About the poem
“A Poison Tree” is a poem written by English poet William Blake, first posted in his Songs of Experience in 1794. In deceptively simple language with an almost nursery-rhyme quality, the speaker of the poem info different procedures to anger. At first, openly speaking about anger is presented as a manner of transferring beyond it. Secondly, the speaker outlines the danger of retaining anger within. In this poem, the writer uses metaphor to describe the speaker’s anger as growing right into a tree that bears poisonous apples. The speaker’s enemy then eats an apple from the tree and dies. The poem is commonly interpreted as an allegory for the chance of bottling up feelings, and the way of doing so results in a cycle of negativity or even violence.
“A Poison Tree” Summary
The speaker recounts being mad at a friend. The speaker informed their friend approximately this anger, which ultimately went away. By contrast, whilst the speaker turned into indignant with an enemy, the speaker saved quiet. Their anger then increased. The speaker cultivated this anger as though it had been something planted in a garden, metaphorically nourishing it with fears and tears, both day and night. The speaker’s smiles and other mild deceptions used to cover the anger, in fact, best fed the anger in addition.
The anger grew constantly until it has become a tree, which bore a brilliant apple. Speaker’s enemy noticed this apple shining and knew it belonged to the speaker. The enemy snuck into the speaker’s garden throughout the useless of night. The subsequent morning, the speaker is happy to peer this enemy lying dead tree.
“A Poison Tree” Theme
In “A Poison Tree” the speaker presents a powerful argument towards the suppression of anger. By truly laying out the advantages of speaking about anger, and the effects of retaining negative feelings within, the poem implies to the reader that the suppression of anger is morally dangerous, leading to more anger or even violence.
The speaker provides wonderful scenarios to illustrate the danger of suppressing anger. In the first lines of the poem, the speaker describes admitting his or her “wrath” to a friend; as soon because the speaker does so, this “wrath” ends. Honesty and frankness, the speaker makes clean, causes anger to disappear.
By contrast, as defined in lines 2 thru lines 16 of the poem, the poem info the negative results of suppressed anger. In these strains, the speaker does now not open up about being angry. Instead, the speaker actively has a tendency to his or her wrath as if it has been a lawn, watering it with “fears” and “tears,” and “sunning” it with “smiles” and cunning deceit in a manner that shows a form of morbid pleasure.
The speaker’s cautious cultivation of this rage-lawn implies an inability to move on from whatever made the speaker irritated in the first place, in addition to the self-perpetuating nature of negative emotions; anger encourages fear, despair, and deceit—which, in turn, genuinely nourish more anger. The suppression of emotion thus begins a cycle of festering negativity that ultimately takes on a life of its own. Through the increase of the tree and its toxic apple, the repression of anger is shown to motivate a chain reaction that makes the problem a long way worse than it’d had the speaker and the “foe” just talked through their issues.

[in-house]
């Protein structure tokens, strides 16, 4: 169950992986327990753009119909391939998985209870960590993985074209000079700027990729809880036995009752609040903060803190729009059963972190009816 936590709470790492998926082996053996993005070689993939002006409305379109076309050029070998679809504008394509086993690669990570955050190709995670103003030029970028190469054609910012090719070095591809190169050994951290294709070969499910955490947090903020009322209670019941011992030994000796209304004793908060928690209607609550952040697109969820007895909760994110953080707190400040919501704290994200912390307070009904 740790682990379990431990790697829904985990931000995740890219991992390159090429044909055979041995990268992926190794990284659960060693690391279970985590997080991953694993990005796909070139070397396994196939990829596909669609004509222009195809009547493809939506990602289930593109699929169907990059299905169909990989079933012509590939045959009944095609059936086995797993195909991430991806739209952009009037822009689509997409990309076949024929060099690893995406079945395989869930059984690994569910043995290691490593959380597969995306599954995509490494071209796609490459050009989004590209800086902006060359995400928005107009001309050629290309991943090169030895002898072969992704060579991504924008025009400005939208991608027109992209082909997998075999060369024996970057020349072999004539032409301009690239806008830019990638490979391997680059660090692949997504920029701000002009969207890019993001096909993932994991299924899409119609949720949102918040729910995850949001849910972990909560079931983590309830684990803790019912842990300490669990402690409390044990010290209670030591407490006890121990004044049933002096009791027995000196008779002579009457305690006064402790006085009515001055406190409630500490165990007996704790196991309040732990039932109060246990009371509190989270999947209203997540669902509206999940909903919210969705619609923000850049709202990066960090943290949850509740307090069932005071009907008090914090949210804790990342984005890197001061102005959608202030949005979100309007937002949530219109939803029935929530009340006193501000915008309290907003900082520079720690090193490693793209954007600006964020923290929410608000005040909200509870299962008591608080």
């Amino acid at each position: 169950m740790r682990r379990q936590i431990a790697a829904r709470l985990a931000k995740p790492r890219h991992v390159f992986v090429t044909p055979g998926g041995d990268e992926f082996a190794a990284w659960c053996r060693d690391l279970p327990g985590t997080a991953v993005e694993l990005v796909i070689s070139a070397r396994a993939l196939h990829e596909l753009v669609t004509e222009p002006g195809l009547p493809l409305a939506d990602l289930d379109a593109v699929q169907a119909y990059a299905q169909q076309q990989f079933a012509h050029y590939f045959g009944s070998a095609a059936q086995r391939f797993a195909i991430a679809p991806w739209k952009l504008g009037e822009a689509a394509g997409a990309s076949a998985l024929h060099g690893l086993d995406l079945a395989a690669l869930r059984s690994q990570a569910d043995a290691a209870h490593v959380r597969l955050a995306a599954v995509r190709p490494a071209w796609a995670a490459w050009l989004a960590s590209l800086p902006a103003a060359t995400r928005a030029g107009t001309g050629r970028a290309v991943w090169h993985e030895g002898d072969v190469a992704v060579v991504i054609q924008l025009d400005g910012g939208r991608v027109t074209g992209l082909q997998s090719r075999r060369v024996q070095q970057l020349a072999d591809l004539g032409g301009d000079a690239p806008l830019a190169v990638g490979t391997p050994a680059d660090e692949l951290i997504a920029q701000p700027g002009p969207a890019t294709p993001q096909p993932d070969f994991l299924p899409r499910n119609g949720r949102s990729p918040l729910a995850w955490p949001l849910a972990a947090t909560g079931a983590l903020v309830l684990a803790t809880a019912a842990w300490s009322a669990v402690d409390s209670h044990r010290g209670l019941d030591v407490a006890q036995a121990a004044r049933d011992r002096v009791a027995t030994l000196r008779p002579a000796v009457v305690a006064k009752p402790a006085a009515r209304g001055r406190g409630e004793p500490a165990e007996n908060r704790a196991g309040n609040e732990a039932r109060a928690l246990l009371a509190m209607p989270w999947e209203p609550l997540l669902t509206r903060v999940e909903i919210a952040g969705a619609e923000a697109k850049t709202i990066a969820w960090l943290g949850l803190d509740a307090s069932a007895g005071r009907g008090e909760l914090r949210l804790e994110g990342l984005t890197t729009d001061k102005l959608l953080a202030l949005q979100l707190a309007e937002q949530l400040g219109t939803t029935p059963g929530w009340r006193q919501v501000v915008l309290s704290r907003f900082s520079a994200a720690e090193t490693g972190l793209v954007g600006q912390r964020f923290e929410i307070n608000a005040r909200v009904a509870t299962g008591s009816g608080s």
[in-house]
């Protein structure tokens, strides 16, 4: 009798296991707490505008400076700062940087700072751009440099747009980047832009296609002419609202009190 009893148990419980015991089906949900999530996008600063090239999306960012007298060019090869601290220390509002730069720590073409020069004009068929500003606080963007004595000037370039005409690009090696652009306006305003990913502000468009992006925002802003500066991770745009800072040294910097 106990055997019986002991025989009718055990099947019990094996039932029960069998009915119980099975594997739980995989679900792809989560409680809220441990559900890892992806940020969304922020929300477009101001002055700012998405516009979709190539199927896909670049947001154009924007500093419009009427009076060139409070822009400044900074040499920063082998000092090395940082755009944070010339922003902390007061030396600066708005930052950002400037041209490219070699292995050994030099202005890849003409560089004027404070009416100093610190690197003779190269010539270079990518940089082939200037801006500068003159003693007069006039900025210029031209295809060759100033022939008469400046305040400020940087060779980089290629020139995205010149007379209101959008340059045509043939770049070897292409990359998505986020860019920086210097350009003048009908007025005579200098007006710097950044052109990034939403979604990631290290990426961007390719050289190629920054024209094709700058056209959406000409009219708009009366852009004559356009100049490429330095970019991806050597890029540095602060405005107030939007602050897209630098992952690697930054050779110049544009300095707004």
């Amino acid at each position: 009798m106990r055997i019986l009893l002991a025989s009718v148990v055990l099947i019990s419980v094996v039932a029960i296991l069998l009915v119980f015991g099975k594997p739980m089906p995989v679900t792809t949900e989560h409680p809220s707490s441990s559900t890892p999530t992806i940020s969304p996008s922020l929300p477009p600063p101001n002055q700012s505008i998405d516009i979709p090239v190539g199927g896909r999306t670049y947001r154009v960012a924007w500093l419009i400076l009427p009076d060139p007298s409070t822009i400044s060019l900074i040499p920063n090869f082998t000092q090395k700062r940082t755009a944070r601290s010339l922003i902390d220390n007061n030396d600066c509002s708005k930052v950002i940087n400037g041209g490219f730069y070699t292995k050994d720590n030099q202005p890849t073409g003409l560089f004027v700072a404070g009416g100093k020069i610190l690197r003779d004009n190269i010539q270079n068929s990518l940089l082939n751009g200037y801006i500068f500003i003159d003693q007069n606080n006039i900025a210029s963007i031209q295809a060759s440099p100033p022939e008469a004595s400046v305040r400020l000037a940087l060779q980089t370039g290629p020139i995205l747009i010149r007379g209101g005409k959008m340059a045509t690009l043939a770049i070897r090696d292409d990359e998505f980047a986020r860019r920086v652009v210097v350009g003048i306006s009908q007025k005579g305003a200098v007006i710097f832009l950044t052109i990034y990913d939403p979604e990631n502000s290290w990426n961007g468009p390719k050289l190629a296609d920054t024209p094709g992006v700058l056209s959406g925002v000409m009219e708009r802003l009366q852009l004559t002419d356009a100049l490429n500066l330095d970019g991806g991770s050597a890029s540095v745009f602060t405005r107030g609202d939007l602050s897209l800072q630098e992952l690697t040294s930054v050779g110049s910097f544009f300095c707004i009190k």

This toxic growth contrasts with the simple way in which the anger becomes eliminated inside the first scenario—when it became “informed.” Through this contrast, the poem makes clean a moral choice: either communicate and discover solutions. hold quiet and permit ways-reaching, toxic results that come when people maintain their indignant emotions too close to the chest. Implicit within the poem. the concept that the root of human war grows from the lack of ability to find common ground through meaningful communication. The speaker is “glad” to locate the enemy mendacity lifeless under the tree indicates the way wherein, in the 2d scenario, the anger more and more dominates the way the speaker sees other human beings. The speaker becomes a host for the increase of anger, which feeds on others’ pain.
The simplicity of the strains and the use of prolonged metaphor—the growth of the tree displays the boom of the anger—additionally makes the message of the poem relevant properly past the immediate battle between the speaker and the foe. In fact, these figures can be studied as allegorical representations of various components of humanity itself, displaying the way that battle and hatred develop from misplaced anger. The poem’s moral message is further amplified through the clear allusion among the poison tree of the poem to the tree within the garden of Eden. The poem can consequently be examined as an issue towards the psychological suppression of anger on both the personal and societal levels.
“A Poison Tree” ultimately makes a powerful argument in choose of opening up and trusting within the human capacity for empathy and understanding. The alternative, the poem argues, is a way more dangerous.
To read more poem
Ode on a Grecian Urn by John Keats